“Please help. I just installed a new plugin and all my formatting disappeared!!!!”
“Oh no! (Hi!) I’ve seen that error before, I think I know what we need to do,” came the reply from WordPress Live Chat. The faceless Happiness Engineer solved the problem for me with a few keystokes (my website had inadvertently migrated to a new server).
“THANK you. Are you a real person? Where are you?” I typed.
“I think I’m a real person! Hard to tell these days 🙂 I’m in the Eastern US,” came the response. And my anguish dissolved. Here was a real person, a Happiness Engineer, solving a problem for me. We were alone, but together. The transition from the Before Times to the unknowns of Covid was abrupt and jarring, but for the first time since Covid barged into my life, I felt supported by another individual.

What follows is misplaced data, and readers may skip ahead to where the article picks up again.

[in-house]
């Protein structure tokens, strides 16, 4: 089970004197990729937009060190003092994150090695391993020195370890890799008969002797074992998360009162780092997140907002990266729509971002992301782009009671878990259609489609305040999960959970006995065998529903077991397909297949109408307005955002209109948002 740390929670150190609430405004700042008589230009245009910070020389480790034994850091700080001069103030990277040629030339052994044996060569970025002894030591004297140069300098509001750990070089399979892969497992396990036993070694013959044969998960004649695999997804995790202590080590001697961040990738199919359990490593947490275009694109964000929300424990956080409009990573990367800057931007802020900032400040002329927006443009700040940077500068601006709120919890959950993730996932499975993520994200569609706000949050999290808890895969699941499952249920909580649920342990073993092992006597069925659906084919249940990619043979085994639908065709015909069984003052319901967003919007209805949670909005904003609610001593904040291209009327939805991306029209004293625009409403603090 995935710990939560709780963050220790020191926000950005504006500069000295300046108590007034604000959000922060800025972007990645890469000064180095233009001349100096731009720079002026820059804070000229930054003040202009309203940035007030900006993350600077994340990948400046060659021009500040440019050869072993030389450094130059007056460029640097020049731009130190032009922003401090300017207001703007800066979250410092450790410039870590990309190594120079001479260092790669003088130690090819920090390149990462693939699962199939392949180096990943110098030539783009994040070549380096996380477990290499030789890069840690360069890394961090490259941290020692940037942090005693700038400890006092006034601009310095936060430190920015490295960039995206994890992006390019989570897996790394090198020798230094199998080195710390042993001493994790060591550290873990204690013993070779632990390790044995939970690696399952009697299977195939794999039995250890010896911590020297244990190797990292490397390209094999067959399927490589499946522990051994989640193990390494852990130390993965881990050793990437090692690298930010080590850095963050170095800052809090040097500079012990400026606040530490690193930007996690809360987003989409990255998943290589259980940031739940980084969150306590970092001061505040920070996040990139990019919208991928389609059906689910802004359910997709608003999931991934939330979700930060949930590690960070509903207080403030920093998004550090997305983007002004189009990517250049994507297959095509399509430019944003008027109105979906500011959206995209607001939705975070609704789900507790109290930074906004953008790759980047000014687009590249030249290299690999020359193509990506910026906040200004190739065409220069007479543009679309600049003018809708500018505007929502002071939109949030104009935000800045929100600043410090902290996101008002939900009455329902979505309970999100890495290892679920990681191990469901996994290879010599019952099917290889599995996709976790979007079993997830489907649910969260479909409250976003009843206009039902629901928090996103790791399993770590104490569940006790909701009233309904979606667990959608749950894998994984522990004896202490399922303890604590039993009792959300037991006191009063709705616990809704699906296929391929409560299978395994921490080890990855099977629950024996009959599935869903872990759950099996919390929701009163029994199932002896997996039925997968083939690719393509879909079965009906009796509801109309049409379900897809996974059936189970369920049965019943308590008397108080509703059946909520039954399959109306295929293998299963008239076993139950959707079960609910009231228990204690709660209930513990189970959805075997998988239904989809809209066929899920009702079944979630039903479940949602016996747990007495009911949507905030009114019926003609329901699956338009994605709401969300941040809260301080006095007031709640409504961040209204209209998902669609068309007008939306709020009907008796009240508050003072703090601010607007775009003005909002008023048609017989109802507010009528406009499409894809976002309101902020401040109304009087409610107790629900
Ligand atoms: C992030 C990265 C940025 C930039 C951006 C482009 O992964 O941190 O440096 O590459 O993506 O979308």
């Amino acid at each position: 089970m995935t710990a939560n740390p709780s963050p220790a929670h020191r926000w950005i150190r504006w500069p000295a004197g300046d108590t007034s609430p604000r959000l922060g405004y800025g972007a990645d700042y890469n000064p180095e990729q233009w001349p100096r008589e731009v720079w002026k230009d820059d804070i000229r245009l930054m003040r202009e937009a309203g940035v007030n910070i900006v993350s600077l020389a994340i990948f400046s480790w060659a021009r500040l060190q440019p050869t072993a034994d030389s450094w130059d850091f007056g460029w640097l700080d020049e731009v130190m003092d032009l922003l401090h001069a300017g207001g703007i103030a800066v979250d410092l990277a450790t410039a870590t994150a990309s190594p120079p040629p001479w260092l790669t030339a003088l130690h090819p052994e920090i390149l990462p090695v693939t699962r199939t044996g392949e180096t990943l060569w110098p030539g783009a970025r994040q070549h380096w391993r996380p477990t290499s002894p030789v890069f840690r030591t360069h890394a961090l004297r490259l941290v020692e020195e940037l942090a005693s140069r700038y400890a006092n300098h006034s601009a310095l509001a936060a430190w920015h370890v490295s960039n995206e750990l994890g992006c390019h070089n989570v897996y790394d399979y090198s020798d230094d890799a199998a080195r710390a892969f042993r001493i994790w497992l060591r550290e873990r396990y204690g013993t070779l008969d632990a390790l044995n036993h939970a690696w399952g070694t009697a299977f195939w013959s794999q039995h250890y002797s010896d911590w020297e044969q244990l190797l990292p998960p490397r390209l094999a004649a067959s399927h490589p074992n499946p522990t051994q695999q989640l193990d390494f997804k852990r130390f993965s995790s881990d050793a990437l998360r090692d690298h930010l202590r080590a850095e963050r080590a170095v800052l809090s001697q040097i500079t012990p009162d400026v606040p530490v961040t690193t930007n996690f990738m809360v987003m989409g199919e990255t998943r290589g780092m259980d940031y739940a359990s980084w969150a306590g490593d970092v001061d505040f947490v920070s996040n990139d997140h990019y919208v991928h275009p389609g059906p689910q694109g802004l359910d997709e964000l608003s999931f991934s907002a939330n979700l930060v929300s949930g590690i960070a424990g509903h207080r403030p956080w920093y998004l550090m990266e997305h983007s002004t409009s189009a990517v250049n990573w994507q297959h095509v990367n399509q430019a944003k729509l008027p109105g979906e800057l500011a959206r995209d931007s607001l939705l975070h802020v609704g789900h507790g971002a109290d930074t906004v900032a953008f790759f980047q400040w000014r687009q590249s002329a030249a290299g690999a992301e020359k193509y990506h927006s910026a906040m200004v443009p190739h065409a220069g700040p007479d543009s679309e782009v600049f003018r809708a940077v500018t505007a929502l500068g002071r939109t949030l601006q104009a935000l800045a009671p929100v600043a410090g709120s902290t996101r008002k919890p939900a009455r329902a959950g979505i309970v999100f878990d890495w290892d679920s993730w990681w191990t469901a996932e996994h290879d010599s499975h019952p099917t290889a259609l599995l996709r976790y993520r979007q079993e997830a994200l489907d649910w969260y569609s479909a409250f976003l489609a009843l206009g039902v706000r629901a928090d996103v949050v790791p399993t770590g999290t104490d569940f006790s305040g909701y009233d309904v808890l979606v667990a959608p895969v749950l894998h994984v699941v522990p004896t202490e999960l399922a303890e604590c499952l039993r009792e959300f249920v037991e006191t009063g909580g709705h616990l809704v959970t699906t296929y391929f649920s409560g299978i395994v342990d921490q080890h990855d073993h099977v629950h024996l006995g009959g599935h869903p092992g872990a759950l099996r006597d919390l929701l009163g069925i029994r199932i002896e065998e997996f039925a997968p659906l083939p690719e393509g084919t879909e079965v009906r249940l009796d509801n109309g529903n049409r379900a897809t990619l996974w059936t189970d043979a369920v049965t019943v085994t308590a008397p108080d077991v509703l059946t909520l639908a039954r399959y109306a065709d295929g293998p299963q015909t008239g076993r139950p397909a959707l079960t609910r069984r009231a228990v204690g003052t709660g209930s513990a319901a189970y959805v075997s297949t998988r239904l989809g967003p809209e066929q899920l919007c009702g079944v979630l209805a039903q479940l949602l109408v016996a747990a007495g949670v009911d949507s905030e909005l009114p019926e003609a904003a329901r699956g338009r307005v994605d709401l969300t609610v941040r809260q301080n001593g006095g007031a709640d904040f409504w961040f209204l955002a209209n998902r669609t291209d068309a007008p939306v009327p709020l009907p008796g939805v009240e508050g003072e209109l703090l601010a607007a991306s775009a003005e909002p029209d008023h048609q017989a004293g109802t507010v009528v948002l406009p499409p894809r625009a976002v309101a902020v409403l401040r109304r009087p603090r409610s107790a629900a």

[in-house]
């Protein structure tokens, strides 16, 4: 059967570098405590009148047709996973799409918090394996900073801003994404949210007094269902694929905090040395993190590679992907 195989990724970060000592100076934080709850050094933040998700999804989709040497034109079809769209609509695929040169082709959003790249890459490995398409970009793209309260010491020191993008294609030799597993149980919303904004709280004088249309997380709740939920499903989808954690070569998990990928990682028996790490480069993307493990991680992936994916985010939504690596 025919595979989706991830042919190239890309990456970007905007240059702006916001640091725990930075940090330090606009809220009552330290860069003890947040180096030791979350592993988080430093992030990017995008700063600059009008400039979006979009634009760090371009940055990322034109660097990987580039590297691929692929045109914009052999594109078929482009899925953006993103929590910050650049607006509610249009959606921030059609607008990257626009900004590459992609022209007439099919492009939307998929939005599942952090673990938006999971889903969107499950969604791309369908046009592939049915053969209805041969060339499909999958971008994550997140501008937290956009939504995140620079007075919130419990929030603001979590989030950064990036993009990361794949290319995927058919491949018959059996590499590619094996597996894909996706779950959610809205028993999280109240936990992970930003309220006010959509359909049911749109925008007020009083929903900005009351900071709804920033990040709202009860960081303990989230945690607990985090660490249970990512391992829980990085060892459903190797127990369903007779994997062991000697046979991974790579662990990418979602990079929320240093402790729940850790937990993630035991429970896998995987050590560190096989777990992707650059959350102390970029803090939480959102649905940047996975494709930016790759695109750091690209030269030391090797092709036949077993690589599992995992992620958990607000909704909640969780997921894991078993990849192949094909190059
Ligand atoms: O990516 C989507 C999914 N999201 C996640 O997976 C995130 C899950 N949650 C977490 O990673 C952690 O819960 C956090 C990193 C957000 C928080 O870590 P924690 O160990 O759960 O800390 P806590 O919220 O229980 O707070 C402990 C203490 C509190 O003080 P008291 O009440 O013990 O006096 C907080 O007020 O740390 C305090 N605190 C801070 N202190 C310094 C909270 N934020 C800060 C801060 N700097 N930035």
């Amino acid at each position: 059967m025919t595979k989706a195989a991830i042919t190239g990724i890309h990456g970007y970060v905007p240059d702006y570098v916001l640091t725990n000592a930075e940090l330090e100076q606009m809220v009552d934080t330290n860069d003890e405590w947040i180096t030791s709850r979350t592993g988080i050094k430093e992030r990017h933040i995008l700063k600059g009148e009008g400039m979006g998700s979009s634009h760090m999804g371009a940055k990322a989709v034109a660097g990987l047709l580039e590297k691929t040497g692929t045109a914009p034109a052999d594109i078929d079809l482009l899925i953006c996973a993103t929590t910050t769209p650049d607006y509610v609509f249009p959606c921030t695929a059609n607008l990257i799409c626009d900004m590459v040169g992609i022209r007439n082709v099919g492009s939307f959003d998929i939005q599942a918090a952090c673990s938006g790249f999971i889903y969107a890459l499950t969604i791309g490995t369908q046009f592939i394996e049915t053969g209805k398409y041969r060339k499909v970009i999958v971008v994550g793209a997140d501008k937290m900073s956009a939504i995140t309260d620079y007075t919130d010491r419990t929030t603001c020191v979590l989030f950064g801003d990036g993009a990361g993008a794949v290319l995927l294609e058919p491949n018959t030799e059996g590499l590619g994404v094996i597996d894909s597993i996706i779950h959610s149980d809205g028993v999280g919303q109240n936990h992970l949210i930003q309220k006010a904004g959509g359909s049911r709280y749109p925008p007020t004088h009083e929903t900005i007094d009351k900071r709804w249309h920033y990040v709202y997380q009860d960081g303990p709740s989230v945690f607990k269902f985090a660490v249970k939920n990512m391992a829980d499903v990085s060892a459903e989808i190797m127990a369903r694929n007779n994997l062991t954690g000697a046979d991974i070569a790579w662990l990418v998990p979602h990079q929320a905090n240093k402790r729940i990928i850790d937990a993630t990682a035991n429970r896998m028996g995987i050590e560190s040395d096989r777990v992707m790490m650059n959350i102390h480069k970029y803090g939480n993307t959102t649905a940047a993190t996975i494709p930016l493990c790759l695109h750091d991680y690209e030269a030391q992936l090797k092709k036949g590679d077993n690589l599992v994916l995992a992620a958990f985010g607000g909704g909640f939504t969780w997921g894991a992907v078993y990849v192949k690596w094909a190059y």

Alone. Together. Reading emails and chatting virtually. I considered the possibilities of life after Covid. Driven by innovation, infrastructure like live chat with a trained WordPress agent was already in place. I brainstormed about how online yoga teacher training could be meaningful. It needed to be more than a one-sided broadcast like email and blog content. It needed to be a two-sided discussion. It needed to mimic a community. Students needed to feel like we were together while they were alone.
Covid is a once-in-a-generation opportunity to pivot and try something new. I had the approval from the Yoga Alliance, I persevered through the frustration of installing a learning management system, now I had to get interactive with video. The textbook and written content was done, but how would I replicate the spontaneous interactive group learning that is central to yoga teacher training? How would I promote community in an online medium?